2 CUPS WARM WATER (around 110 degrees, F)




4 1/2 CUPS SIFTED FLOUR *All purpose works, but TIPO 00 from ITALY IS BETTER*

3 TABLESPOONS GOOD EXTRA VIRGIN OLIVE OIL *you want to taste the olive flavor in this*






LARDO..don’t be scared…Lardo is an Italian Cured Pork Cut..It’s the Cured portion of FatBack, very little meat if any is included.  Generally it’s snowy white.  Cured with secret regional herbs and spices, Rosemary  being one of them, so it’s a natural accompaniment to this Focaccia.  Serve in thin slices as an antipasto, the most prized comes from Aosta in the Northwest of Italy, and Colonnata in Tuscany.

In a large bowl add the water, mix the salt and sugar till dissolved. Then sprinkle the yeast over the top and gently stir.. Let this sit for 15 minutes until it bubbles and froths on top.  Now in slow batches, add the flour, 1 tablespoon olive oil and work the dough till it comes together.  If it’s still too tacky gently add more flour in small increments.  When it’s no longer sticky knead it on a floured board/surface for no less than 10 minutes.  Now place in a large bowl, add 1 tbs of OliveOil making sure the whole ball of dough is covered in oil. Cover the bowl with a kitchen towel or plastic wrap and leave in a warm area to raise for 2 hours.  Punch down the dough and knead for 2 minutes and reform into a ball, back into the bowl, cover and let rise for 45 minutes.    Oil a baking pan and press the dough into the pan (11 X13) or larger..the larger the pan the thinner your focaccia.  Try to press the dough till all the sides, if it shriks back some what, it’s ok… Now with your finger poke the dough in random spots, do not rip through the dough.  Brush the top of the focaccia with olive oil and sprinkle about 1 tsp. of coarse salt (like Kosher) over the top, the black pepper, and the rosemary (again, do not use dried rosemary for this..the flavor is wrong, the texture is wrong and it will only crisp up more in the heat…use FRESH).  Let this sit on top of the stove for 20 minutes.  Pre heat the oven to 475 degress F.tday2015 052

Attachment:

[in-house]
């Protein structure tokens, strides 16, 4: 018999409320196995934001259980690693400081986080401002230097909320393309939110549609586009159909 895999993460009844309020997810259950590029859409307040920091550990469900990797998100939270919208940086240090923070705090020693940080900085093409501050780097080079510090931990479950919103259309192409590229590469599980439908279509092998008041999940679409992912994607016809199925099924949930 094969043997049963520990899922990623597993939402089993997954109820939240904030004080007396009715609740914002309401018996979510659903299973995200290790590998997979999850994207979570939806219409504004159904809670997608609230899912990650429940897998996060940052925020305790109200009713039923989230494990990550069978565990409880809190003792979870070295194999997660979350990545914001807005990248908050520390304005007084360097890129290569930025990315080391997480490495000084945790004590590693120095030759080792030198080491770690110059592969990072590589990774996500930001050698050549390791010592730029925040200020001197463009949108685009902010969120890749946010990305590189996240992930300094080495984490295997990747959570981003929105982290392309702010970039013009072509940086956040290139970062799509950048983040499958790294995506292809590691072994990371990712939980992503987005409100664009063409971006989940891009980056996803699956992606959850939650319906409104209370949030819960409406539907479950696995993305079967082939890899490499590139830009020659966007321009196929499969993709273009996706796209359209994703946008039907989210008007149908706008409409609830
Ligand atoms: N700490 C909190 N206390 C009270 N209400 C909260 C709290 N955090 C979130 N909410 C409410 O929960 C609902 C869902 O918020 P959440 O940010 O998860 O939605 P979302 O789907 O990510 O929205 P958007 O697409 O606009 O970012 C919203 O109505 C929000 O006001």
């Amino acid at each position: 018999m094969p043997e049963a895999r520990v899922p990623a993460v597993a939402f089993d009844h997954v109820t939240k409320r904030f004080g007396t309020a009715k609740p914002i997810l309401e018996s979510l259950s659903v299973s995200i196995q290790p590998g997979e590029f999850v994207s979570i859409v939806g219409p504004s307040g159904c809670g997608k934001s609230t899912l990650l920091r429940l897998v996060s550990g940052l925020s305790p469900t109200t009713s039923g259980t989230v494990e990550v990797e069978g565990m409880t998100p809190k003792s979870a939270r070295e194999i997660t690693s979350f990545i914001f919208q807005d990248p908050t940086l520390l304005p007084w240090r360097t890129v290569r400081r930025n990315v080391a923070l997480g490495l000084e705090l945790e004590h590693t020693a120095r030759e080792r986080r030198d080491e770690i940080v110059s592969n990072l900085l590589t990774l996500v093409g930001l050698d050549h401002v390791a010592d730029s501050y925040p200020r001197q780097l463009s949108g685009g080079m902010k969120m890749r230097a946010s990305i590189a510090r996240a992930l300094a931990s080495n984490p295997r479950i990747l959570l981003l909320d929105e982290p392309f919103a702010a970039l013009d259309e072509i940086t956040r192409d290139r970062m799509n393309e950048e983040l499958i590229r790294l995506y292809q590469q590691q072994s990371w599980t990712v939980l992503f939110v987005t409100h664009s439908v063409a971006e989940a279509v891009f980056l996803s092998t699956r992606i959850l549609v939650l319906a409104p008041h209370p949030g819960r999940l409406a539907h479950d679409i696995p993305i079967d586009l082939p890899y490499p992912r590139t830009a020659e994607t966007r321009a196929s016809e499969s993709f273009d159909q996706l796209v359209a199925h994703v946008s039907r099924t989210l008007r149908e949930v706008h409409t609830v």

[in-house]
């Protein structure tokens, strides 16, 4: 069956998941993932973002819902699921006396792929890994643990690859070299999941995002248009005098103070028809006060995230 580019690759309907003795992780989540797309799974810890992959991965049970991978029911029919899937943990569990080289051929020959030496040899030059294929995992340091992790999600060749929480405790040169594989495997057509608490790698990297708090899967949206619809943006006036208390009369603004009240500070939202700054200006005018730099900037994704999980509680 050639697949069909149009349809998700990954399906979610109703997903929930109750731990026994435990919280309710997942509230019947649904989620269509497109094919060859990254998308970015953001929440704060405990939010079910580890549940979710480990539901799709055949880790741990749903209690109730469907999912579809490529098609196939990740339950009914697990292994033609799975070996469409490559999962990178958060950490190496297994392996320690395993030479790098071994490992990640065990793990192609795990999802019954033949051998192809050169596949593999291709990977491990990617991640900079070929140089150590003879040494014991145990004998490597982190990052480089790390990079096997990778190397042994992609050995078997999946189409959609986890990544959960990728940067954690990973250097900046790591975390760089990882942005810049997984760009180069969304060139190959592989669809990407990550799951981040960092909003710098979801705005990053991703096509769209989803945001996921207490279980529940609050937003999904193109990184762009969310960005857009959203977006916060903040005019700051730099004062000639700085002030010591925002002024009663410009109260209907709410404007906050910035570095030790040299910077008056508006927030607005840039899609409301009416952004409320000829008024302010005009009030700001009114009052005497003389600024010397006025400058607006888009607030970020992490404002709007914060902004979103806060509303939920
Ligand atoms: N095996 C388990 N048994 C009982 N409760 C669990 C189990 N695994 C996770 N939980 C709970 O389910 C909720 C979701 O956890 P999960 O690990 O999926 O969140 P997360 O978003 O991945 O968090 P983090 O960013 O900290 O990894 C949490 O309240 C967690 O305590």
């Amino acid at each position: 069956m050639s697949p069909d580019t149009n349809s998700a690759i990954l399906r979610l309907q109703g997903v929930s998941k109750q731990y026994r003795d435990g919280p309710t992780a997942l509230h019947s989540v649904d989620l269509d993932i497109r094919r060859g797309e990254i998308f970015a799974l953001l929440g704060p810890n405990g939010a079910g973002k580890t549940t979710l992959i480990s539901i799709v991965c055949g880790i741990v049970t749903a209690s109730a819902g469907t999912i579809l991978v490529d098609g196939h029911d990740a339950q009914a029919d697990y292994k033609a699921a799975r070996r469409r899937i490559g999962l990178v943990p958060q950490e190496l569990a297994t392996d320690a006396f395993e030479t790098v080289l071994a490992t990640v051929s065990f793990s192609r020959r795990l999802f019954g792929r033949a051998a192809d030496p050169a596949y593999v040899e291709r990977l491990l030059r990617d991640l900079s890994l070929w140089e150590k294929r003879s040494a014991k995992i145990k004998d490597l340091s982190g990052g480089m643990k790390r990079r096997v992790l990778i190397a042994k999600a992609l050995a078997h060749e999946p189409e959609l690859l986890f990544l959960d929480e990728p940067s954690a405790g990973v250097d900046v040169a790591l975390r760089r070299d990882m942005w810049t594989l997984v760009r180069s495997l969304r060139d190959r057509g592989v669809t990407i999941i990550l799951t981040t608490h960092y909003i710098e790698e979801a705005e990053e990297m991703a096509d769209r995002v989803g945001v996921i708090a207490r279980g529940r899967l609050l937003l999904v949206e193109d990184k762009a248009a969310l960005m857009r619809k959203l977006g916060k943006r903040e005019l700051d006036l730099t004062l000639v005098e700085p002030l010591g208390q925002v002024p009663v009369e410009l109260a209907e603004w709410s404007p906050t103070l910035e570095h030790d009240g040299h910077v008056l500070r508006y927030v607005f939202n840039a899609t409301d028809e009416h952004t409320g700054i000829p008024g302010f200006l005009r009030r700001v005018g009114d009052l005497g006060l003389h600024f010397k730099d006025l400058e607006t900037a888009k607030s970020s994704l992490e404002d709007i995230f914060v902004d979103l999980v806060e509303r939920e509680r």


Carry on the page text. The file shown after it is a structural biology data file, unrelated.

Bake the focaccia until it’s browned on the bottom and golden brown on the top, about 20-25 minutes.  Some ovens might get it done sooner, just keep an eye on it.  When it’s done it should look like this:tday2015 067  If you are using the LARDO, drape the slices over the top after you’ve let the focaccia sit out of the oven for 10 minutes.  The risidual heat will allow the lardo to melt into the bread.  It’s out of this world.  If you want to keep it VEGAN OR VEGETARIAN certainly omit the Lardo.  Cut with a sharp knife.  Enjoy.